Working remotely has grown exponentially in recent years and there are now plenty of reasons why people want, or need to work remotely. This trend as not escaped Switzerland, and the number of people now working remotely, has increased from 25% in 2019 to between 35-50% today.


But those considering working remotely based in Switzerland should first be aware of all legal requirements before making any final decisions.


Non-Swiss nationals working in – and from Switzerland, require a permit. The EU Free Movement of Persons initiative does not automatically qualify  EU/EFTA nationals to move to Switzerland to live and work remotely.  Even those EU/EFTA nationals already established in Switzerland may need permission to be able to work remotely – depending on their exact circumstances and canton where they live.


Work Engagement Models

There are two engagement models which are typically recommended for remote working.

  • The first is the ANobAG model. This is where the worker is employed by the non-switzerland based company. There are no minimum salary guidelines and the role does not have to be advertised to the open market first. The worker is responsible for ensuring 100% of all social deductions are set up and paid.
  • The second is the Employer of Record (EOR) model. This is where the worker is employed by a SECO licensed employment services company based in Switzerland and then leased to the non-Switzerland based company as a contractor (also referred to as “Labour Leasing”) . Here, bargaining agreement minimum salary rules as well as advertising of certain roles at the Swiss unemployment office


Salary Guidelines / Position Advertised

Depending on which engagement model is used, the GAV (Union Collective Bargaining Agreement) salary guidelines may be a requirement. This can often mean disappointment for the remote worker who having secured a role with a non-Switzerland based company, finds out this is not possible due to GAV rules (i.e. under the “EOR” model).

In addition, certain sectors and job roles must first be advertised locally at the social security office where the remote worker lives in case a more suitable local applicant can be found. These requirements are specific to sector, role and canton and are updated regularly, so should always be checked first.





The remote worker should inform the client company of all the legal conditions that govern remote work in Switzerland under the various model options, to avoid potential negative consequences later.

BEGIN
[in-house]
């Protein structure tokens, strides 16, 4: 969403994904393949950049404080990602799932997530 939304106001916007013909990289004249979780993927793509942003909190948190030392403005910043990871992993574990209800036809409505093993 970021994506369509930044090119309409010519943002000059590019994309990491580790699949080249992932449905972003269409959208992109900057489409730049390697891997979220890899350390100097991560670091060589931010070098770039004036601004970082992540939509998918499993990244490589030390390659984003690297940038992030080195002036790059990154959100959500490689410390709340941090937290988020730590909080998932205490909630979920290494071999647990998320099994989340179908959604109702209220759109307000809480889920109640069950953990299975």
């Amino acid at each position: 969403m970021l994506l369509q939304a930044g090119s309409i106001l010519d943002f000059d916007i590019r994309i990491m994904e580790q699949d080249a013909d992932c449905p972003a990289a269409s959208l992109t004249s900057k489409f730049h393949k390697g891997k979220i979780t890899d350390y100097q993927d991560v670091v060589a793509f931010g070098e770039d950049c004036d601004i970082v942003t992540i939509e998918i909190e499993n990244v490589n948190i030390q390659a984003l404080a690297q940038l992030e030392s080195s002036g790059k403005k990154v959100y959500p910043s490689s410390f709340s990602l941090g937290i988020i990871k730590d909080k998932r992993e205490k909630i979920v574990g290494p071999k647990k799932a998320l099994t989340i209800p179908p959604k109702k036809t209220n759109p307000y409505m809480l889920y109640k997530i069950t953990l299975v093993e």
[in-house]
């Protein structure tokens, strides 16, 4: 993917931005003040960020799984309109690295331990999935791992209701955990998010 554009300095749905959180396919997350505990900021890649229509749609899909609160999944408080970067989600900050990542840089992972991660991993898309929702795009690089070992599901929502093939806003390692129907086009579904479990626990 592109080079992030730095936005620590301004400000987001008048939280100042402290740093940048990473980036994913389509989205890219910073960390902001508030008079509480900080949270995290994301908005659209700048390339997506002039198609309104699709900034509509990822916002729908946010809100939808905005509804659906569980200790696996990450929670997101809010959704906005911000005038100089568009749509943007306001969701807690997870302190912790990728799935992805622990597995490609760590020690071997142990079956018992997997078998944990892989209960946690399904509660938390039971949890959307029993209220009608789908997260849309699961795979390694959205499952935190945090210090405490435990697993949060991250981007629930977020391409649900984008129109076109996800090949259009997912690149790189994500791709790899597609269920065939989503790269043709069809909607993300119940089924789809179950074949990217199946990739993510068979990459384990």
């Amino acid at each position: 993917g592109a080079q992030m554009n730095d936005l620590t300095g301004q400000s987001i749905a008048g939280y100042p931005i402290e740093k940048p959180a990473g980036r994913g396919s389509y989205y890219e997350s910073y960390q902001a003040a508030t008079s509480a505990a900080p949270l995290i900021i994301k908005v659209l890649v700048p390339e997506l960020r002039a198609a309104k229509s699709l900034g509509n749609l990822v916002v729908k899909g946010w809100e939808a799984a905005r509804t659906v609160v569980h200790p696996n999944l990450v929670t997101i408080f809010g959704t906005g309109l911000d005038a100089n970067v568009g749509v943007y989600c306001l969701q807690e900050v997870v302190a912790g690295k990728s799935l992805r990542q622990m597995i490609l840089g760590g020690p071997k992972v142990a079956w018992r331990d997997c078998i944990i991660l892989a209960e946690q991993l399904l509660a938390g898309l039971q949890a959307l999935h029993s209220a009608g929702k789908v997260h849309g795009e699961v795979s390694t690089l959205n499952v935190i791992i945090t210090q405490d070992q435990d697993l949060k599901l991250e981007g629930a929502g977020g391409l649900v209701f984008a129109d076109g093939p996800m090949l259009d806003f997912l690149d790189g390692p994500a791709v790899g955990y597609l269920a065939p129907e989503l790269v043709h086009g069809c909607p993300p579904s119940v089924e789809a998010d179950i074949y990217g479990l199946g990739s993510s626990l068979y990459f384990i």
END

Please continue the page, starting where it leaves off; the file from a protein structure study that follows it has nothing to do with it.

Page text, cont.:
• Details regarding tax regulations, affiliation with social insurance coverage and benefits, data protection, as well as the specificities applicable to posted workers can then be considered.
  • It is also recommended to stipulate in the employment contract, which labour laws apply to the employer-employee relationship and to what extent remote work from abroad is feasible. (for example under ANobAG)



  • When an individual employed and residing permanently in Switzerland works remotely for a client company in the EU/EFTA or beyond, they remain subject to taxation in Switzerland. From a Federal level as well as in their canton and municipality of residence. However, in addition – certain jurisdictions may also require the remote worker to pay income tax on all worldwide income.
  • Furthermore, the State Secretariat for International Financial Matters recommends that employers accurately assess each case with tax law experts specialising in international taxation before allowing remote work for employees or executives who usually reside and work in Switzerland.


Social Contributions

  • Switzerland participates in the European system for coordinating social insurance and this applies to Swiss nationals and individuals from EU/EFTA states working in or from Switzerland.
  • In principle, the current regulation stipulates that the employee is subject to only one social security system, generally that of the state in which they work.
  • An employee who usually resides in Switzerland and performs at least 25% of the total working time here, remains subject to Swiss social insurance.



Working remotely for a non-Switzerland based company when based in Switzerland is possible and the trend for people working remotely is increasing. That said, there are a number of important rules and regulations that must be adhered to when considering remote working from Switzerland. These start with having a valid permit, but also cover the areas of: type of engagement model used, salary guidelines & rules, compliance, taxation, social contributions.

Swissroll GmbH was founded over 20 years ago. During this time our team of experts has worked with hundreds of companies and literally thousands of contractors. Also cross border workers. Beyond our core function of payroll management, we offer advice to workers about which engagement model best suits theirs, and the clients needs. This includes giving advice in French, German and English and on social security and tax as well as working remotely. Call or contact us now on: